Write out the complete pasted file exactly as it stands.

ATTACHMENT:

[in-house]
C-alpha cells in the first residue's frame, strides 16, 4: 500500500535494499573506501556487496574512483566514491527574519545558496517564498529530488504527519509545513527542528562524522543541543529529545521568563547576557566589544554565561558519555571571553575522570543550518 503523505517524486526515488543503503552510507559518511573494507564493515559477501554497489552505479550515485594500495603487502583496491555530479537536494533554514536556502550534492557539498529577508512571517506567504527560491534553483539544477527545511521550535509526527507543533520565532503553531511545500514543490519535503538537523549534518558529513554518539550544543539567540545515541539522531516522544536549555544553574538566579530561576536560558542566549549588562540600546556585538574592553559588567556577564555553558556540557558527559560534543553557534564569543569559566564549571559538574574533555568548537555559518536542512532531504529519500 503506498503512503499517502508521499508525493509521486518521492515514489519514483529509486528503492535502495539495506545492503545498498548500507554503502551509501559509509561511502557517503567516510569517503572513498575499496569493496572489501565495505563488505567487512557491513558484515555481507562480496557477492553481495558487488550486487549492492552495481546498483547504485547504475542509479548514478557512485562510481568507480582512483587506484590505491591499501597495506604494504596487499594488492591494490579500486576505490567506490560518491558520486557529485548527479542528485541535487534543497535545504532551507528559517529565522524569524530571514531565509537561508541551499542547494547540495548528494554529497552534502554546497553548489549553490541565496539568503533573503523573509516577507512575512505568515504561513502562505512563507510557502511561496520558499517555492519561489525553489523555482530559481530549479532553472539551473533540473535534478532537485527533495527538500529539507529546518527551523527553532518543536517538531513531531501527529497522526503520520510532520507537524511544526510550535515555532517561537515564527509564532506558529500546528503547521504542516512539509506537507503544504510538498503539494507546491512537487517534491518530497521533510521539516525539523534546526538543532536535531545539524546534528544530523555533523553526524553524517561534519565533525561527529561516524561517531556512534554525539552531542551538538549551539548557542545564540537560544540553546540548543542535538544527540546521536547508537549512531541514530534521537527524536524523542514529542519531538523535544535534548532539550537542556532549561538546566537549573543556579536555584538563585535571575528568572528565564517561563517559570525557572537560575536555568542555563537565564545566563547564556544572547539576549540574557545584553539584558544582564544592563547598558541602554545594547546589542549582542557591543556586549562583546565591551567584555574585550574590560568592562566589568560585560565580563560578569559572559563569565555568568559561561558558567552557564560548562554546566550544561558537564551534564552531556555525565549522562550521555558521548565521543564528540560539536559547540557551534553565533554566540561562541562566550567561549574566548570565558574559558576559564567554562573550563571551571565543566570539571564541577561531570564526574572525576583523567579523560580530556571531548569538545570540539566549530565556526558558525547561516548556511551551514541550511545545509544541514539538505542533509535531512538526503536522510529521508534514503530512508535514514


[in-house]
C-alpha cells in the first residue's frame, strides 16, 4: 500500500535494499573506501556487496574512483566514491527574519545558496517564498529530488504527519509545513527542528562524522543541543529529545521568563547576557566589544554565561558519555571571553575522570543550518 503523505517524486526515488543503503552510507559518511573494507564493515559477501554497489552505479550515485594500495603487502583496491555530479537536494533554514536556502550534492557539498529577508512571517506567504527560491534553483539544477527545511521550535509526527507543533520565532503553531511545500514543490519535503538537523549534518558529513554518539550544543539567540545515541539522531516522544536549555544553574538566579530561576536560558542566549549588562540600546556585538574592553559588567556577564555553558556540557558527559560534543553557534564569543569559566564549571559538574574533555568548537555559518536542512532531504529519500 503506498503512503499517502508521499508525493509521486518521492515514489519514483529509486528503492535502495539495506545492503545498498548500507554503502551509501559509509561511502557517503567516510569517503572513498575499496569493496572489501565495505563488505567487512557491513558484515555481507562480496557477492553481495558487488550486487549492492552495481546498483547504485547504475542509479548514478557512485562510481568507480582512483587506484590505491591499501597495506604494504596487499594488492591494490579500486576505490567506490560518491558520486557529485548527479542528485541535487534543497535545504532551507528559517529565522524569524530571514531565509537561508541551499542547494547540495548528494554529497552534502554546497553548489549553490541565496539568503533573503523573509516577507512575512505568515504561513502562505512563507510557502511561496520558499517555492519561489525553489523555482530559481530549479532553472539551473533540473535534478532537485527533495527538500529539507529546518527551523527553532518543536517538531513531531501527529497522526503520520510532520507537524511544526510550535515555532517561537515564527509564532506558529500546528503547521504542516512539509506537507503544504510538498503539494507546491512537487517534491518530497521533510521539516525539523534546526538543532536535531545539524546534528544530523555533523553526524553524517561534519565533525561527529561516524561517531556512534554525539552531542551538538549551539548557542545564540537560544540553546540548543542535538544527540546521536547508537549512531541514530534521537527524536524523542514529542519531538523535544535534548532539550537542556532549561538546566537549573543556579536555584538563585535571575528568572528565564517561563517559570525557572537560575536555568542555563537565564545566563547564556544572547539576549540574557545584553539584558544582564544592563547598558541602554545594547546589542549582542557591543556586549562583546565591551567584555574585550574590560568592562566589568560585560565580563560578569559572559563569565555568568559561561558558567552557564560548562554546566550544561558537564551534564552531556555525565549522562550521555558521548565521543564528540560539536559547540557551534553565533554566540561562541562566550567561549574566548570565558574559558576559564567554562573550563571551571565543566570539571564541577561531570564526574572525576583523567579523560580530556571531548569538545570540539566549530565556526558558525547561516548556511551551514541550511545545509544541514539538505542533509535531512538526503536522510529521508534514503530512508535514514